"Actually, I said 'hash is my best mate'!", says Luke.  "That's not true anymore, but originally it did open my mind to different sorts of music. Cos I was a bit narrow-minded.  Smoking went hand in hand with getting into dub and funk".

     Dope is one reason Vibert's work is so disorientating.  Another is the queasy fluctuation of pitch he often employs, making the Wagon Christ stuff sound like a cross between Schoenberg and jazz-funk. Luke explains that there's a feature on his sampler that allows him to modulate pitch and explore fractions of a tone. This 'microtonality' is shared by lots of avant-garde composers and non-Western musics (e.g.  Indian ragas), which sound weird to our ears because they break with the clear pitch intervals that govern Western classical and pop alike.  Hip hop often has that dissonant quality too, because, Luke explains, "when you put samples together, they're usually not going to be in tune.  If you get them synched up time-wise, they're almost always off-key.  And that's a wicked effect--the samples sort of gnaw at each other!".


Visible Crater Funk


Rebuilt Kev

(both Rising High, import--no catalogue numbers!)

Alternative Press, 1996

    Nobody's s'posed to know, but Plug is Wagon Christ's Luke Vibert in junglistic mode. This pair of EP's confirms an emergent trend wherein the most daring drum & bass forays are being mounted by figures outside the jungle milieu, e.g. Boymerang (Bark Psychosis' Graham Sutton), Link (Reload/Global Communications), Mouse On Mars. "Visible Crater Funk" consists of the most grotesquely contorted and convoluted polyrhythms this side of art-core maestros Dillinja and Droppin' Science.  Over four untitled tracks, Plug 1's tumblin' breaks and w-w-w-wobbly bass make for a groove-science so topsy-turvy and torsion-inducing that your limbs will be tied in knots if you're fool enough to dance.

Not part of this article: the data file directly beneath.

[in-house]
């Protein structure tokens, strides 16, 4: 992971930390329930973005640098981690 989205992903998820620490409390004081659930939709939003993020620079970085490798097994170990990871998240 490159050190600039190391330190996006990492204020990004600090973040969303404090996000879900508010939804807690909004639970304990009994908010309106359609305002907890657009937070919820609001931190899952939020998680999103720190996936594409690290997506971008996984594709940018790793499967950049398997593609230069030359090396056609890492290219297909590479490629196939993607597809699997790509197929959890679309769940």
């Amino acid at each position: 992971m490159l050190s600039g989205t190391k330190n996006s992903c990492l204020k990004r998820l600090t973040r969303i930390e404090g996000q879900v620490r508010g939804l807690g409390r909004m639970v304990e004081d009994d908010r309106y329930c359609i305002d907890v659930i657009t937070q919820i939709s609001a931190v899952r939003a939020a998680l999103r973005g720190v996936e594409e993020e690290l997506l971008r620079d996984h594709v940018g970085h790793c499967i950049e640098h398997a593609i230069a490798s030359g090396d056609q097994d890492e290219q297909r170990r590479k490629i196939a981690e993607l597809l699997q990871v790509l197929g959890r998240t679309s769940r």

On Plug 2, "Military Jazz", "Pitch Bender" and "Cheesy" are tinged with the mellow fusion-flava of Wagon Christ's "Throbbing Pouch", but the breaks and B-lines skid and tremble underfoot as treacherously as the fiercest ragga-jungle.  Luke Vibert: jack of all trades, master of.... every last one of 'em!


Village Voice, 1999 i think

Acolytes acronym it IDM, short for Intelligent Dance Music---a contentious term for electronica that refuses the dancefloor's frenzy in favor of stay-at-home contemplation. Weird, then, to see the IDM massive at the Bowery Ballroom collectively shaking booty to their dream-team double bill of Mike 'μ-Ziq' Paradinas and Luke 'Wagon Christ/Plug' Vibert.

It's a so-where-now? kind of moment for IDM's first wave. With Mike and Luke's mutual friends Richard James and Squarepusher missing in action, the genre's sole contender for "that next shit" is "glitch"--snap-crackle-popping noisescapes assembled from digital distortion. Taking the scene's anti-pop impulse to its logical extension, glitch dispenses not just with the groove but with melody too. And melody--chipper, wistful, glum--has always been IDM's saving grace, what seduced the Smog and GBV fans.  Luke Vibert doesn't seem too worried about IDM's impasse, though. Trading shy smiles with his new jam buddy B. J. Cole, toking on a long spliff and sporting a beard resinous enough to keep Cypress Hill happy for a weekend, Luke looks quite the mellow muso. Stop The Panic, the first fruit of their partnership, initially feels a bit diffuse, but rapidly reveals itself to be "different and holding" (copyright: NYT's movies-on-TV reviewer), achieving a mood of sacred whimsy not far behind Wagon Christ's sublime Throbbing Pouch. Live, it's even more enchanting. Alternately recalling KingSunny Ade and an Hawaian Jerry Garcia, Cole's plays his steel guitar like he's embroidering with light, deftly weaving its lustrous filigree through Vibert's it's-as-if-ambient-jungle-never-died breakbeats.